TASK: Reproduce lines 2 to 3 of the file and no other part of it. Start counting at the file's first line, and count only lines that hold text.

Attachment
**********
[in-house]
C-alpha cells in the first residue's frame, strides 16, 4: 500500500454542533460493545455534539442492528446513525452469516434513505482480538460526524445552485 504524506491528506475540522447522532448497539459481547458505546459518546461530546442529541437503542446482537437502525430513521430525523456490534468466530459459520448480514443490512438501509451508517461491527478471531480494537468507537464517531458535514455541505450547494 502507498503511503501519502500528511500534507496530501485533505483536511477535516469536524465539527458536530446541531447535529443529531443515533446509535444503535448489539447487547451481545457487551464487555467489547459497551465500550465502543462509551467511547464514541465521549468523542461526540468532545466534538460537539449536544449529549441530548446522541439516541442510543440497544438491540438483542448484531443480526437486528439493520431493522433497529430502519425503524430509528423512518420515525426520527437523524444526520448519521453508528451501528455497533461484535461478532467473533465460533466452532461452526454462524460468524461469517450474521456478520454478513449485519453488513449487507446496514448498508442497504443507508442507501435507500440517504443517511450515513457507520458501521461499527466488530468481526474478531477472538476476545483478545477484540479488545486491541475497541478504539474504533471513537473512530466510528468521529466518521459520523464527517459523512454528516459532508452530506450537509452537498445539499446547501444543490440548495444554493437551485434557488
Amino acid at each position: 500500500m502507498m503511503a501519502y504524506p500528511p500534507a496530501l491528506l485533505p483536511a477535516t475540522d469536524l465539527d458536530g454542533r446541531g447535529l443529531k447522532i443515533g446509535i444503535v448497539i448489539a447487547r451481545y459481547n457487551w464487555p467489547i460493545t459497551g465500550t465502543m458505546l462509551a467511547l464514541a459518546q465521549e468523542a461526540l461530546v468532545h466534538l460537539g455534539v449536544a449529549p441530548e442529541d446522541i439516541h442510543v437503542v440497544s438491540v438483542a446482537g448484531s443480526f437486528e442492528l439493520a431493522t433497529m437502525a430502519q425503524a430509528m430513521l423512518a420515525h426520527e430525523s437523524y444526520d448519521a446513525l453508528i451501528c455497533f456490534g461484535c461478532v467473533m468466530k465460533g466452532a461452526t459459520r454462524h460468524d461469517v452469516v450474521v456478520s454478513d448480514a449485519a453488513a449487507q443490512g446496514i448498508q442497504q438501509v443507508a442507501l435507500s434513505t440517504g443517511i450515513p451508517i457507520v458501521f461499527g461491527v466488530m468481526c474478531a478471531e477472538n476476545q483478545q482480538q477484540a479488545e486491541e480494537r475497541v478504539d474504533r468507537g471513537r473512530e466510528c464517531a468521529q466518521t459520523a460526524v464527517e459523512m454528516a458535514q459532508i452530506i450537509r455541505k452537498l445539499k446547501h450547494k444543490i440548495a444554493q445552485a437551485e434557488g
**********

C-alpha cells in the first residue's frame, strides 16, 4: 500500500454542533460493545455534539442492528446513525452469516434513505482480538460526524445552485 504524506491528506475540522447522532448497539459481547458505546459518546461530546442529541437503542446482537437502525430513521430525523456490534468466530459459520448480514443490512438501509451508517461491527478471531480494537468507537464517531458535514455541505450547494 502507498503511503501519502500528511500534507496530501485533505483536511477535516469536524465539527458536530446541531447535529443529531443515533446509535444503535448489539447487547451481545457487551464487555467489547459497551465500550465502543462509551467511547464514541465521549468523542461526540468532545466534538460537539449536544449529549441530548446522541439516541442510543440497544438491540438483542448484531443480526437486528439493520431493522433497529430502519425503524430509528423512518420515525426520527437523524444526520448519521453508528451501528455497533461484535461478532467473533465460533466452532461452526454462524460468524461469517450474521456478520454478513449485519453488513449487507446496514448498508442497504443507508442507501435507500440517504443517511450515513457507520458501521461499527466488530468481526474478531477472538476476545483478545477484540479488545486491541475497541478504539474504533471513537473512530466510528468521529466518521459520523464527517459523512454528516459532508452530506450537509452537498445539499446547501444543490440548495444554493437551485434557488
Amino acid at each position: 500500500m502507498m503511503a501519502y504524506p500528511p500534507a496530501l491528506l485533505p483536511a477535516t475540522d469536524l465539527d458536530g454542533r446541531g447535529l443529531k447522532i443515533g446509535i444503535v448497539i448489539a447487547r451481545y459481547n457487551w464487555p467489547i460493545t459497551g465500550t465502543m458505546l462509551a467511547l464514541a459518546q465521549e468523542a461526540l461530546v468532545h466534538l460537539g455534539v449536544a449529549p441530548e442529541d446522541i439516541h442510543v437503542v440497544s438491540v438483542a446482537g448484531s443480526f437486528e442492528l439493520a431493522t433497529m437502525a430502519q425503524a430509528m430513521l423512518a420515525h426520527e430525523s437523524y444526520d448519521a446513525l453508528i451501528c455497533f456490534g461484535c461478532v467473533m468466530k465460533g466452532a461452526t459459520r454462524h460468524d461469517v452469516v450474521v456478520s454478513d448480514a449485519a453488513a449487507q443490512g446496514i448498508q442497504q438501509v443507508a442507501l435507500s434513505t440517504g443517511i450515513p451508517i457507520v458501521f461499527g461491527v466488530m468481526c474478531a478471531e477472538n476476545q483478545q482480538q477484540a479488545e486491541e480494537r475497541v478504539d474504533r468507537g471513537r473512530e466510528c464517531a468521529q466518521t459520523a460526524v464527517e459523512m454528516a458535514q459532508i452530506i450537509r455541505k452537498l445539499k446547501h450547494k444543490i440548495a444554493q445552485a437551485e434557488g